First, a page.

Will digital skills lead to job security this 2022?

By Lumify Learn Team  |  June 22, 2022

Though home to plenty of innovative tech companies such as Afterpay, Atlassian, and Canva – Australia’s still got much to do in terms of bridging the digital skills gap. Amplified by the effects of the pandemic, demand for digital skills and talent has grown ever-more severe, struggling to keep pace with rising new tech sectors and an increasing reliance on online technologies.

As such, the world of ICT is often seen as field of great opportunity, high-paying roles, and exciting, constant developments; granting professionals the job security they need as we stride towards an ever-digital future.

Below, we break down the ways digital skills can offer you job security this 2022, and how Lumify Learn’s courses can help.


With our industries increasingly adapting to the digital age, such technical skills are set to become a mandatory workforce staple. Reports show that Australia’s current jobs are predicted to shrink by 11% (around 1.5 million workers) by 2030, replaced by technologies in artificial intelligence (AI) and automation.

Those in the finance, accounting, and procurement sectors – of which jobs rely on highly repetitive, administrative tasks – are expected to be most at risk. Professionals across all industries are thus highly encouraged to build, refine, or upgrade their digital skillsets for a stable, profitable, and future-proof career path. The “digital elites”, or those with sought-after technical skills, are additionally expected to grow by 33%.

The National Skills Commission currently deems digital and data skills as the “fastest growing emerging skills” that function as a helpful gateway to career progression and job transitions. About half of Australian industries are also reported to have cited such abilities among their “priority skills”.

Despite our rising need for technological knowledge, Australia has a way to go in keeping pace with the rapid digital transformation of business. According to recent studies by the International Data Corporation (IDC), 2026 is expected to see 130,400 new technology jobs in both Australia and New Zealand (ANZ). Yet, our workers continue to hold in-demand digital skills such as database management, cyber security and data science (among others) at a mere beginner’s skill level, and demand for such talent continues to outpace those available on the job market.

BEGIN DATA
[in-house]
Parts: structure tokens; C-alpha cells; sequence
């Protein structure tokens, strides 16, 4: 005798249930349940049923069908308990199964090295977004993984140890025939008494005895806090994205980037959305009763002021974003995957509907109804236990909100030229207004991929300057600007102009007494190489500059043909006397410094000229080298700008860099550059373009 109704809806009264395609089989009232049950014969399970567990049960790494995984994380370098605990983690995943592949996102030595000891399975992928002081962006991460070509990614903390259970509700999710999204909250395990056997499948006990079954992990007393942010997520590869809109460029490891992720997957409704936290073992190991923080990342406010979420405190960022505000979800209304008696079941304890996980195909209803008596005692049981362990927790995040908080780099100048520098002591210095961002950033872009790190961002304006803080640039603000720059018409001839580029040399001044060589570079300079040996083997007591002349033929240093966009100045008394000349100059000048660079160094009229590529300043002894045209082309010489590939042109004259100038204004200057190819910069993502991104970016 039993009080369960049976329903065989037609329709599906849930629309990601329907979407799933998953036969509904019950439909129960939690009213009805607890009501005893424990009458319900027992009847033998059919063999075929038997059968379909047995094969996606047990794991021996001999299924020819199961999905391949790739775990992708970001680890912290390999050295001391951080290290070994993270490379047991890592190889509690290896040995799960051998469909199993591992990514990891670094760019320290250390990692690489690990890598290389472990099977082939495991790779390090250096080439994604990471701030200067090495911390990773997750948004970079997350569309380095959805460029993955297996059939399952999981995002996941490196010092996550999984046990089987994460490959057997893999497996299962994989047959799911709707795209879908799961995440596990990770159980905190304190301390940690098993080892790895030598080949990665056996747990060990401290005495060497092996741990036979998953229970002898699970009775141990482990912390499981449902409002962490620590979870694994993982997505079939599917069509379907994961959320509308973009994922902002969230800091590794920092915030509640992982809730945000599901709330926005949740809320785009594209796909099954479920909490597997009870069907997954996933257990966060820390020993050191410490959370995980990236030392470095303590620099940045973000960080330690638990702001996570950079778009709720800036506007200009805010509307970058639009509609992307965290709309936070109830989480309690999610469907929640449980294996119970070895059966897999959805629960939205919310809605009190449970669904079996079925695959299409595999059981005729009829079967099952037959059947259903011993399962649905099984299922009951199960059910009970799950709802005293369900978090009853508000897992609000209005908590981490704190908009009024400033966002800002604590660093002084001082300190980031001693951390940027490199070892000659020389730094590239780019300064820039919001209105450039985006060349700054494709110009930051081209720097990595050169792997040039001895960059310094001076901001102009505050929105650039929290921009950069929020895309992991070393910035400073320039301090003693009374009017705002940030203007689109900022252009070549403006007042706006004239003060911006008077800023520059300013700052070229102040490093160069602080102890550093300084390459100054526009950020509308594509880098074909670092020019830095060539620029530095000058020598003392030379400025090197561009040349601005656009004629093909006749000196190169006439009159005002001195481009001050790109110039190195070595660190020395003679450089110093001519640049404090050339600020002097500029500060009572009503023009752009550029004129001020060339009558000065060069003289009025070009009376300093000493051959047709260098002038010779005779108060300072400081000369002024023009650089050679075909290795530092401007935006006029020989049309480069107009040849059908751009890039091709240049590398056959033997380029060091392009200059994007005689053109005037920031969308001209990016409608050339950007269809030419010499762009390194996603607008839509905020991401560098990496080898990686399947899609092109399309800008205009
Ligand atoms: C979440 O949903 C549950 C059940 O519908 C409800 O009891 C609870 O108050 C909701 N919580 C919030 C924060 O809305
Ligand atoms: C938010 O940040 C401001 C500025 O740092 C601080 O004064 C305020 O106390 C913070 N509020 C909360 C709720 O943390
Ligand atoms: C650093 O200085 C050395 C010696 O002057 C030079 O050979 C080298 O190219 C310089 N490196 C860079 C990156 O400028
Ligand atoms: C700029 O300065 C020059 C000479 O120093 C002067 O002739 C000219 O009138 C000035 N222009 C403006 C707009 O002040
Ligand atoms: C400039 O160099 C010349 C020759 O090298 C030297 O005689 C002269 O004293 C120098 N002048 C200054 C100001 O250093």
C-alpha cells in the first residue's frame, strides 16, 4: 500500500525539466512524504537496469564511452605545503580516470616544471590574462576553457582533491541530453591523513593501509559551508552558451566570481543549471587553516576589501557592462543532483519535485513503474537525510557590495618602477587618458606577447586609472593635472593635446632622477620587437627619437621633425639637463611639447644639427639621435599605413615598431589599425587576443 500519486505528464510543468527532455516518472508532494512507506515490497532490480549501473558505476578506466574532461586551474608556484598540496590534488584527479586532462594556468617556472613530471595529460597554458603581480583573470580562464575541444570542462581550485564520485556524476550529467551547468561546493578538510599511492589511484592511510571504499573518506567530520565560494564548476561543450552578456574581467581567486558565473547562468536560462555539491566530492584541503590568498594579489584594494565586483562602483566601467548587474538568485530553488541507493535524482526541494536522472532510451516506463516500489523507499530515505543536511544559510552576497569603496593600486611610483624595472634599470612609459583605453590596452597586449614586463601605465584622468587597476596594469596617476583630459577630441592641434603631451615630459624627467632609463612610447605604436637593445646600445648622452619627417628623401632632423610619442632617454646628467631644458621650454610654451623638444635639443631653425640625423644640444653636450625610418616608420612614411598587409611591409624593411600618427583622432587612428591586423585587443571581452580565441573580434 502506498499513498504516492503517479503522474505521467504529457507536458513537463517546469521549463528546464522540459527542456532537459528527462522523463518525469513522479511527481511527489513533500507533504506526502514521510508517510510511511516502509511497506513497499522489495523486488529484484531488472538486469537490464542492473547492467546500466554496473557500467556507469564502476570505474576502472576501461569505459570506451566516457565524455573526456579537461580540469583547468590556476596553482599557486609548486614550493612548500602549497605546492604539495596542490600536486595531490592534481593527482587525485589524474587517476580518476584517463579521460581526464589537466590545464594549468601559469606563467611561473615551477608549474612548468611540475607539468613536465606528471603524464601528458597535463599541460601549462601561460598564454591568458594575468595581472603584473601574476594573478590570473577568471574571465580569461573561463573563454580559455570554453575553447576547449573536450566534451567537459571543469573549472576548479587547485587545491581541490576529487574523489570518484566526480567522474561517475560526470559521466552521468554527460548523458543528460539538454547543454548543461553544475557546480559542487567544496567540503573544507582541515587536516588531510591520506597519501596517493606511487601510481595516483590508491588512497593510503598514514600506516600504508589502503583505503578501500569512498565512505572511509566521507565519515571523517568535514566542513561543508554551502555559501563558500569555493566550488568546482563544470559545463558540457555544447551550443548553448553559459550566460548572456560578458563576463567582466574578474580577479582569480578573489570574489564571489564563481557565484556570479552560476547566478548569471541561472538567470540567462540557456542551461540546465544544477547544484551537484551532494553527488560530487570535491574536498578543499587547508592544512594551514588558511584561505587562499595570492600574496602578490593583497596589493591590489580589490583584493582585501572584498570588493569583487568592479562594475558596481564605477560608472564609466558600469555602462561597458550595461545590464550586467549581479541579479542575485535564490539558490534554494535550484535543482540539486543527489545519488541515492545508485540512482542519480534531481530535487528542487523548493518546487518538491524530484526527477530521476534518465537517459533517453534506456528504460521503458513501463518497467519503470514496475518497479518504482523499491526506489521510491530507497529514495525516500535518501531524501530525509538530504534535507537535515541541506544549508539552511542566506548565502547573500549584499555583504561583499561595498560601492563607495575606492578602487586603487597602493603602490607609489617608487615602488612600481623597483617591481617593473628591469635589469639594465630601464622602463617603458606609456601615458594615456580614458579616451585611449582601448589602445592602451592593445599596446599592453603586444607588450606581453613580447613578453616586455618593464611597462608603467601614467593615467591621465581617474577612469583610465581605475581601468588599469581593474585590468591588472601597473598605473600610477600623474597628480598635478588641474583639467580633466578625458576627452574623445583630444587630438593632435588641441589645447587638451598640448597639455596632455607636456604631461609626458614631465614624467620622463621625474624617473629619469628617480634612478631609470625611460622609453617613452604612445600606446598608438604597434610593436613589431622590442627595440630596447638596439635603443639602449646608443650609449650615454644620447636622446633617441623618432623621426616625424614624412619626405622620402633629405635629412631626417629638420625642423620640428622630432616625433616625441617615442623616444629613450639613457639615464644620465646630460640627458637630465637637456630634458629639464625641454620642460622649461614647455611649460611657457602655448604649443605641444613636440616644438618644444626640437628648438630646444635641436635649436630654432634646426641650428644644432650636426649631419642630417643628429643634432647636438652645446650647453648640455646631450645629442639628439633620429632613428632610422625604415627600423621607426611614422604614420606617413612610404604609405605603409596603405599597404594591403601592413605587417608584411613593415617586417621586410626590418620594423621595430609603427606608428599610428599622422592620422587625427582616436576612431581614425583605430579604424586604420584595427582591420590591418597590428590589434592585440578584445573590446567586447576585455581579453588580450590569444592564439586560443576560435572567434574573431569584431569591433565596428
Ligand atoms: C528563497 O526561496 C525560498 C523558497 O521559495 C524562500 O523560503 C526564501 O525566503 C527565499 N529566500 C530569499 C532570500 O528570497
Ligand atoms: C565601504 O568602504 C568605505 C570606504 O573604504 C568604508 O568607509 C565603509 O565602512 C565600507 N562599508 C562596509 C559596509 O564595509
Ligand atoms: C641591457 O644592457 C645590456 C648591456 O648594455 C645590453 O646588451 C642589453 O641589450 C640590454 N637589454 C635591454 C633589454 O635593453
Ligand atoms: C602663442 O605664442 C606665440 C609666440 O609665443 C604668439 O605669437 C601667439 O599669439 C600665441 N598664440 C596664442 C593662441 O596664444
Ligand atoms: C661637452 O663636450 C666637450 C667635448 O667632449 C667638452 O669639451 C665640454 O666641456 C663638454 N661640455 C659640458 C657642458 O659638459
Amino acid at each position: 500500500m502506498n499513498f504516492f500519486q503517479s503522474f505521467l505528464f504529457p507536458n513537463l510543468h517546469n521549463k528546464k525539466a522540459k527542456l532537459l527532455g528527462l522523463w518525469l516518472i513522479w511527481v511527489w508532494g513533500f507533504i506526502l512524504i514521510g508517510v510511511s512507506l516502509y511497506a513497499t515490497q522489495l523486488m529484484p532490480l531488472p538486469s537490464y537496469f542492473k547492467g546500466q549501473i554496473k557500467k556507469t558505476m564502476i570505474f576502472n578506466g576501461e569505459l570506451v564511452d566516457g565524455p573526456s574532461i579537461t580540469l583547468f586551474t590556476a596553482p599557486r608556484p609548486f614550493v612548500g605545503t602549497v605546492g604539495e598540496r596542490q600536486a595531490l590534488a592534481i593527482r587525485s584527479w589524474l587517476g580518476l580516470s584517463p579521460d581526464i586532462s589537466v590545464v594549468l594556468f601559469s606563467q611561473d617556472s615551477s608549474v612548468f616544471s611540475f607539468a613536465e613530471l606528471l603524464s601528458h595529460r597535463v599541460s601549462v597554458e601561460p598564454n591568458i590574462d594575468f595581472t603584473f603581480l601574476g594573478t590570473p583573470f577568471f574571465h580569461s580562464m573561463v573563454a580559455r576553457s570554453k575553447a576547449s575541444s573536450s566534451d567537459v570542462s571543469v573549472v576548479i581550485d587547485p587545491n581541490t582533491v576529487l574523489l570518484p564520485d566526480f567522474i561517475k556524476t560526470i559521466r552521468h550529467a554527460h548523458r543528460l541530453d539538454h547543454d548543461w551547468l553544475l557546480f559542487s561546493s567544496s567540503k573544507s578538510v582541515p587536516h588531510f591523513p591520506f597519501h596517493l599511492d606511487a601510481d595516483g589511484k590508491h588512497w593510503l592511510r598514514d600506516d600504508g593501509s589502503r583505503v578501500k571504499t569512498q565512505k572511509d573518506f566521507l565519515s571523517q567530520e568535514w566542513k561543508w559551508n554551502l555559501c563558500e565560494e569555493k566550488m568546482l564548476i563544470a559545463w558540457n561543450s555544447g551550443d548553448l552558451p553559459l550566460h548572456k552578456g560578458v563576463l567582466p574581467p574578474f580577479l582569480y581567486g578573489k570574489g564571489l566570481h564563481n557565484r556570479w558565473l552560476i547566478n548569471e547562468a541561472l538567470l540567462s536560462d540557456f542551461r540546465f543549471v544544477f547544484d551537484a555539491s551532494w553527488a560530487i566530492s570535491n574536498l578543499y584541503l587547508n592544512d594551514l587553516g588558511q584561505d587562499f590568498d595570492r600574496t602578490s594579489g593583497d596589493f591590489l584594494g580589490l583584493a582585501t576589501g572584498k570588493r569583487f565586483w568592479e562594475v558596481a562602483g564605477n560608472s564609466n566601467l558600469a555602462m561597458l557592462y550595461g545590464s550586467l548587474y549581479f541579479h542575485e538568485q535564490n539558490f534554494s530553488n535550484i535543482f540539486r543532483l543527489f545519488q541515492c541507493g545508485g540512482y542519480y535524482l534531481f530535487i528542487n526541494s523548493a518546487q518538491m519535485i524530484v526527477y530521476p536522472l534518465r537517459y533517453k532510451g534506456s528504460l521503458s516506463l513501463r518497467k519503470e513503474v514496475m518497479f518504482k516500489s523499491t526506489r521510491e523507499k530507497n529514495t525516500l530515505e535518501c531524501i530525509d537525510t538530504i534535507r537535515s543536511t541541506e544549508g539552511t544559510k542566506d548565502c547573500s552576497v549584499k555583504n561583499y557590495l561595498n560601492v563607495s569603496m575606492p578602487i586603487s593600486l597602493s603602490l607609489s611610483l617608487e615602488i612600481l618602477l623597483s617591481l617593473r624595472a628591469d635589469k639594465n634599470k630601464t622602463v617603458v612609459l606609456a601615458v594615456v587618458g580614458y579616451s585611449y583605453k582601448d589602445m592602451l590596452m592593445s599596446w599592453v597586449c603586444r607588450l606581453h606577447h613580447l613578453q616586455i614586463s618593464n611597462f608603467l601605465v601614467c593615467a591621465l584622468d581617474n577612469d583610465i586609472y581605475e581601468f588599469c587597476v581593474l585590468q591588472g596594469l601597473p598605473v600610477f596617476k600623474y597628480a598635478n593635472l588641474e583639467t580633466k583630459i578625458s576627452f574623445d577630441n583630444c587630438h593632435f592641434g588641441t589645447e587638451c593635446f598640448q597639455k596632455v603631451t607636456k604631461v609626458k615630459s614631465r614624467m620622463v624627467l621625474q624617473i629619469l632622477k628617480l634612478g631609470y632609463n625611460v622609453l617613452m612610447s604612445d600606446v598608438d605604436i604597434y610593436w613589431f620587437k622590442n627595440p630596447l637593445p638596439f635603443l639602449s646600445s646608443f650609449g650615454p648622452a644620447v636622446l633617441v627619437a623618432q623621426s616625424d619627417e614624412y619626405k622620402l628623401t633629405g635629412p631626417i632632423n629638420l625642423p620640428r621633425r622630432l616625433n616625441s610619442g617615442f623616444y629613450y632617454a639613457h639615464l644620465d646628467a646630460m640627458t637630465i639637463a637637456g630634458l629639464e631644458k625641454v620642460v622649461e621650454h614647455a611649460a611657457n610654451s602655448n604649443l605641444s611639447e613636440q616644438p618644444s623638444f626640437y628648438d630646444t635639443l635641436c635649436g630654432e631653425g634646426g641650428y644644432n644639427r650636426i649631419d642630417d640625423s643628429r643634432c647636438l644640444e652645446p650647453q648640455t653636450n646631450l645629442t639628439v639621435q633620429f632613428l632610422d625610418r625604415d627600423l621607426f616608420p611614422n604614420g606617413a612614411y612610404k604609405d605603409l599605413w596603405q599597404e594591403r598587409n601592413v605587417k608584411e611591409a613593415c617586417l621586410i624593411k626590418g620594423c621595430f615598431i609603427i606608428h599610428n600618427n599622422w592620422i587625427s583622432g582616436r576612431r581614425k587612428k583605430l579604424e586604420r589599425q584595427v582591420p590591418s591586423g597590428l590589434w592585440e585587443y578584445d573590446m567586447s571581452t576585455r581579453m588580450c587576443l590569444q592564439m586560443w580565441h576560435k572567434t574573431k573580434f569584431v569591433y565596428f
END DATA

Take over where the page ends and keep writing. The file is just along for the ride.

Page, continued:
As mentioned, those with specific digital skills are set to experience further (global and local) demand in the coming years. Such areas of growth include the rising sectors of AI and machine learning, blockchain, cloud computing, cyber security, big data, and process automation.

Technical skillsets in ICT have been in consistently high demand over the past decade; with programming and software development the most sought-after, followed by computer networking, data analysis, and digital design and marketing. Experts are also encouraging professionals to familiarise themselves with the social media landscape – of which platforms are now increasingly used among businesses and average citizens.

As work-from-home arrangements continue to form the “new normal”, cloud-related technologies are also predicted to make up 37% of digital transformation spending by 2026 – a 10% rise from 2021. Over half of the nation’s enterprises also deem cloud environments as a significant part of their digital transformation strategies.

To keep up with these growing demands, professionals are thus encouraged to upskill for an increasingly digital era. Online training opportunities are now available for individuals to build their skills from the comfort of their own home – such as those provided by Lumify Learn. Aspiring or current IT experts can easily take up courses in sought-after areas of cyber security, cloud computing, data science, and more; and flexibly build their industry credentials at a time, place, and pace that suits them best.